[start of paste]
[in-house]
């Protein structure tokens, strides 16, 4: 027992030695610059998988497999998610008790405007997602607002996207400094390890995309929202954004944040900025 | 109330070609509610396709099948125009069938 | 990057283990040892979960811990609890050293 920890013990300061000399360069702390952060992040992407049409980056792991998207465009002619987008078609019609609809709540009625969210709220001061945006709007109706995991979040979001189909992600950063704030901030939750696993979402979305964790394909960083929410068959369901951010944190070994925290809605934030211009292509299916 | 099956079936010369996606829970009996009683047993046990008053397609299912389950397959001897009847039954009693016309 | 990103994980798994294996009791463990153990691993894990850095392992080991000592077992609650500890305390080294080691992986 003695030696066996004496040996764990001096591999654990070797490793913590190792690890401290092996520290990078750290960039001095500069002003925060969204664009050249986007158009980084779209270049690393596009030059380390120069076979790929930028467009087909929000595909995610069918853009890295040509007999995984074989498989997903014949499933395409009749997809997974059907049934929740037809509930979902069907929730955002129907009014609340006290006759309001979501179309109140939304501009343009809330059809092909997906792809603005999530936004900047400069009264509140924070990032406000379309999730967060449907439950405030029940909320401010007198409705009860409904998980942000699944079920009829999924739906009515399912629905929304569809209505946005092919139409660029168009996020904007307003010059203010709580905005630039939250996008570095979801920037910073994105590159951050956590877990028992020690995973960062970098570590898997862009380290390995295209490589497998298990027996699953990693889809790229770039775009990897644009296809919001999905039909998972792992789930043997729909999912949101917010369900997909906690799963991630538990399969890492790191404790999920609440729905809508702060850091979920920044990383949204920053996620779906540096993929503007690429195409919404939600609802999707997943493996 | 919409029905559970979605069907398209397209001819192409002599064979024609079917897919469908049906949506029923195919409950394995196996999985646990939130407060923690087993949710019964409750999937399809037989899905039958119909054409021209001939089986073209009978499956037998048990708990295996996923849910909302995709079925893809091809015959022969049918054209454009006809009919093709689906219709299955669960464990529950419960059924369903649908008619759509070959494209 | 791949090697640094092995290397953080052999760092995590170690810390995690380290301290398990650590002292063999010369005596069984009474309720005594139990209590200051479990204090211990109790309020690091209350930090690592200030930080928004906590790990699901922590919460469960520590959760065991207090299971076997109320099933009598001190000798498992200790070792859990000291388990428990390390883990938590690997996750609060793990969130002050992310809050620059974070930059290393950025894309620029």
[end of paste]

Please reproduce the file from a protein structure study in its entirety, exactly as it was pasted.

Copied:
[in-house]
């Protein structure tokens, strides 16, 4: 027992030695610059998988497999998610008790405007997602607002996207400094390890995309929202954004944040900025 | 109330070609509610396709099948125009069938 | 990057283990040892979960811990609890050293 920890013990300061000399360069702390952060992040992407049409980056792991998207465009002619987008078609019609609809709540009625969210709220001061945006709007109706995991979040979001189909992600950063704030901030939750696993979402979305964790394909960083929410068959369901951010944190070994925290809605934030211009292509299916 | 099956079936010369996606829970009996009683047993046990008053397609299912389950397959001897009847039954009693016309 | 990103994980798994294996009791463990153990691993894990850095392992080991000592077992609650500890305390080294080691992986 003695030696066996004496040996764990001096591999654990070797490793913590190792690890401290092996520290990078750290960039001095500069002003925060969204664009050249986007158009980084779209270049690393596009030059380390120069076979790929930028467009087909929000595909995610069918853009890295040509007999995984074989498989997903014949499933395409009749997809997974059907049934929740037809509930979902069907929730955002129907009014609340006290006759309001979501179309109140939304501009343009809330059809092909997906792809603005999530936004900047400069009264509140924070990032406000379309999730967060449907439950405030029940909320401010007198409705009860409904998980942000699944079920009829999924739906009515399912629905929304569809209505946005092919139409660029168009996020904007307003010059203010709580905005630039939250996008570095979801920037910073994105590159951050956590877990028992020690995973960062970098570590898997862009380290390995295209490589497998298990027996699953990693889809790229770039775009990897644009296809919001999905039909998972792992789930043997729909999912949101917010369900997909906690799963991630538990399969890492790191404790999920609440729905809508702060850091979920920044990383949204920053996620779906540096993929503007690429195409919404939600609802999707997943493996 | 919409029905559970979605069907398209397209001819192409002599064979024609079917897919469908049906949506029923195919409950394995196996999985646990939130407060923690087993949710019964409750999937399809037989899905039958119909054409021209001939089986073209009978499956037998048990708990295996996923849910909302995709079925893809091809015959022969049918054209454009006809009919093709689906219709299955669960464990529950419960059924369903649908008619759509070959494209 | 791949090697640094092995290397953080052999760092995590170690810390995690380290301290398990650590002292063999010369005596069984009474309720005594139990209590200051479990204090211990109790309020690091209350930090690592200030930080928004906590790990699901922590919460469960520590959760065991207090299971076997109320099933009598001190000798498992200790070792859990000291388990428990390390883990938590690997996750609060793990969130002050992310809050620059974070930059290393950025894309620029």